Unclaimed Money New Mexico: How to Find Unclaimed Money in New Mexico
October 26, 2022
In New Mexico, unclaimed money refers to tangible and intangible properties that financial institutions hold because the rightful owners cannot locate them for a specific period.
Such funds have been abandoned by the rightful owners due to various reasons, the topmost of which is closing account balances without clearing outstanding balances.
The state of New Mexico has multiple laws and regulations governing the administration of unclaimed funds, which are provided in the NM Stat 7-8A-7 of the New Mexico statutes.
According to the state's Unclaimed Property Act, every unclaimed money held by individuals, financial institutions (such as banks and insurance companies), and other entities must be reported and turned over to the New Mexico Department of Taxation and Revenue.
Following escheatment, the state takes full custody of the funds and tries to locate and contact the rightful owners through publications, advertisements, public announcements, etc.
However, if the rightful claimant is not located within a specific period, the property or money will be auctioned off.
New Mexico currently holds over $300 million of unclaimed funds belonging to residents; every year, the state also pays over $10 million to rightful owners.
Types of Unclaimed Money and Their Dormancy Period in New Mexico
Every state has laws that regulate unclaimed properties, including dormancy periods.
The dormancy period is the time between the last activity related to the money and the period the state controls them. The following are types of unclaimed funds and dormancy periods:
* Dormant bank account: five years * Insurance policy: three years * Contents of safe deposit boxes: five years * Checks and drafts: five years * Traveler's checks: fifteen years * Retirement and IRAs funds: three years * Stocks and dividends: five years * Wages and salaries: one year * Money orders: seven years * Gift cards and gift certificates: three years * Credit memos: three years
Concerning unclaimed money belonging to deceased persons, certain persons can claim on behalf of dead owners in New Mexico. Such persons include:
* Parents of the deceased person * The surviving spouse of the deceased owner * A grandchild of the deceased person who is 18 years of age or older * Child of the deceased person who is 18 years of age or older * Siblings of the deceased person who is 18 years of age or older * Any other heir at law of the deceased individual who is 18 years of age or older
In situations where more than one person is eligible to claim abandoned funds, the funds will be divided equally among such persons.
The New Mexico Taxation and Revenue Department provides that the persons claiming on behalf of a deceased owner must support their claim with the following documents:
* Proof of substantive entitlement to the funds under the applicable heirship laws * Death certificate * Proof that the owner lived or received mail at the address listed on a bank or utility statement * Birth certificate * Court documents, especially in cases of divorce * Credit report * Marriage certificate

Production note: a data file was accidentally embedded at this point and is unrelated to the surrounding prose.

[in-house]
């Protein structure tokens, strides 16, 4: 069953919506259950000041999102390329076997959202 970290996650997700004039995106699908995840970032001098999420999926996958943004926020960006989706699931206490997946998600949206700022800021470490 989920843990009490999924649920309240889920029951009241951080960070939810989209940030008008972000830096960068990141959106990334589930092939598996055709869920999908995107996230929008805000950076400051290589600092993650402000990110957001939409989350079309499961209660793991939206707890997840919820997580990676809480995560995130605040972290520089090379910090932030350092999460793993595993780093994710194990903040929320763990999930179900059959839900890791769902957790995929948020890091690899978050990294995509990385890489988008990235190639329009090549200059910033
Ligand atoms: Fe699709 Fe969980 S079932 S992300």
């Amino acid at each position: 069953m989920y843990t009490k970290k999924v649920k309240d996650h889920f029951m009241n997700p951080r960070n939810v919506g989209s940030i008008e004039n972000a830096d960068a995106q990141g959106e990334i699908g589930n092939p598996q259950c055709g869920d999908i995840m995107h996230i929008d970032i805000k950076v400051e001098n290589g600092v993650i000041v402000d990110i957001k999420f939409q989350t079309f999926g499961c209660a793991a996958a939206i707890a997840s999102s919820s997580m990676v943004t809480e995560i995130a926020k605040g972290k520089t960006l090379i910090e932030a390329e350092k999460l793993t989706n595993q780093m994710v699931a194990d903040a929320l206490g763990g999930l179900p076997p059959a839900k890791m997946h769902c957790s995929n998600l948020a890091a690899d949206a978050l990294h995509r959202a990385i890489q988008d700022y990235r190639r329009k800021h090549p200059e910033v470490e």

How to Find Unclaimed Funds in New Mexico
The Taxation and Revenue Department of New Mexico is the state's central repository of unclaimed funds. The platform provides a safe and free method for finding unclaimed funds in the state.
The department uses the MissingMoney website, a U.S-authorized search tool for finding unclaimed funds. To commence your search, you can search the MissingMoney platform through the New Mexico Taxation and Revenue Department site. To search, follow the steps below:
* Navigate to the site and enter your full name or the name of the business * Include your city, state/province, and name again to help filter your search * Click on "Search"
The platform will provide you with a list of unclaimed funds matching your details. Click on the "Claim" button to file your claim.
You will be redirected to a page where you will be asked to select the type of relationship you have with the funds.
The details required to fill out the claim form include email address, first name, postal code, city, phone, and confirmed email. After that, click on "Continue" to attach supporting documents.
The type of supporting documents required differs depending on the claimant's status with the property.
Some of the required documents include:
* Proof of address provided * Legal documentation establishing power of guardianship, power of attorney, custody, or trusteeship to act on behalf of the original owner * A signed and notarized claim form * Proof of address may include details like birth or marriage certificate, bank or utility statement, court documents, credit report, and auto registration * Photo ID of both the original owner and their legal representative * Proof of social security number * Government-issued photo ID like a driver's license or passport * Notarized statement of identity from a care provider attached on company letterhead
If the claim is being made on behalf of a business, the applicant will have to provide the following:
* Proof of evidence * Government-issued ID * Signed and notarized claim form * Legal documentation of business ownership * Proof of business Federal Employee's Identification Number (FEIN)
The claim can be submitted online, through the mail, or in person at:
Department of Taxation and Revenue 1200 South St. Francis Drive Santa Fe, NM 87504 Through phone call: (866) 285-2996
The length of time the state processes applications for unclaimed funds is based on the nature of the money in question and the evidence provided. Interested parties looking for unclaimed funds can employ the technique discussed above for an effective and fast search.
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